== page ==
The Norwegian right-wing Government recently submitted its annual white book to the Parliament on the management of the Government Pension Fund Global (GPFG) in 2014. The GPFG performed well in 2014, with returns of 7.6 % excl. asset management costs.

For more in-depth information about the GPFG, please see our earlier newsletter here.

Development of investment mandate – infrastructure investments next in line

In 2014, an expert group was appointed to consider diversifying the fund’s investments to include infrastructure investments and to increase the allocation in real estate investments.

According to current rules, the fund shall hold 60 % of the assets in equities, 35-40 % in fixed income and up to 5 % in real estate. At year-end 2014, 2.2 % of the Fund was invested in real estate. The white book to the Parliament outlines the process which has been initiated to consider whether the real estate investments quota should be further increased, and if the GPFG shall be permitted to invest in unlisted infrastructure.

The Ministry intends to revisit these issues in the report on the GPFG to be published in the spring of 2016. On the side, Folketrygdfondet, which manages the Government Pension Fund Norway, has expressed a clear interest in investing parts of the Government Pension Fund Norway’s assets in infrastructure. Partly due to the current interest rates, the political climate in Norway is certainly pro-infrastructure investments.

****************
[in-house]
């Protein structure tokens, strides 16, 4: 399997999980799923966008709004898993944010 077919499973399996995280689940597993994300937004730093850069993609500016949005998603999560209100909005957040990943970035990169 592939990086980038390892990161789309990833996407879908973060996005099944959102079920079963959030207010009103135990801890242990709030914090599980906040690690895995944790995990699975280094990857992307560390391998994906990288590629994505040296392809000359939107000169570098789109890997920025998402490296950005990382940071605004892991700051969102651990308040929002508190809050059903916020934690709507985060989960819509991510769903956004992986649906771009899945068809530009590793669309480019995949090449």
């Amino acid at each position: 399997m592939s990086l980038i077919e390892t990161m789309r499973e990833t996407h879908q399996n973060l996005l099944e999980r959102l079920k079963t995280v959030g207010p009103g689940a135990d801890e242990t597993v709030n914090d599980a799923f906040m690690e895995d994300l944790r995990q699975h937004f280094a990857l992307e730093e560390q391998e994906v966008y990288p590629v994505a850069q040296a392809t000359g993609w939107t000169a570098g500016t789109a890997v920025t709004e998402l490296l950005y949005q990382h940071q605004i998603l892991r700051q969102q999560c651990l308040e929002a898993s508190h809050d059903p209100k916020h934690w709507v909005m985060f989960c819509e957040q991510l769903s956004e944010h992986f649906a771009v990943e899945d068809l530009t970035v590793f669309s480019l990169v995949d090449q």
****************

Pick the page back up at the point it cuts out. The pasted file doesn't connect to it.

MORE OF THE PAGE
Stronger CSR profile – cleaning up the fund

The Government is committed to transparency and ethical awareness in the management of the GPFG, and has proposed the introduction of a new exclusion criterion, focusing on the conduct of companies in relation to greenhouse gas emissions.

The GPFG, which at the end of December 2014 controlled 1.3 % of world market capitalization, is already bound by strict ethical regulations that bar it from investing in “particularly inhumane” weapons makers, the tobacco industry and companies that are found guilty of violating human rights, causing serious environmental damage, or corruption.

The white book also proposed an increase in the share of earmarked “green” investments, calling for between NOK 30bn and NOK 60bn. The current ceiling is NOK 50bn.

The new proposals must be approved by the Norwegian Parliament, where the Government holds a minority.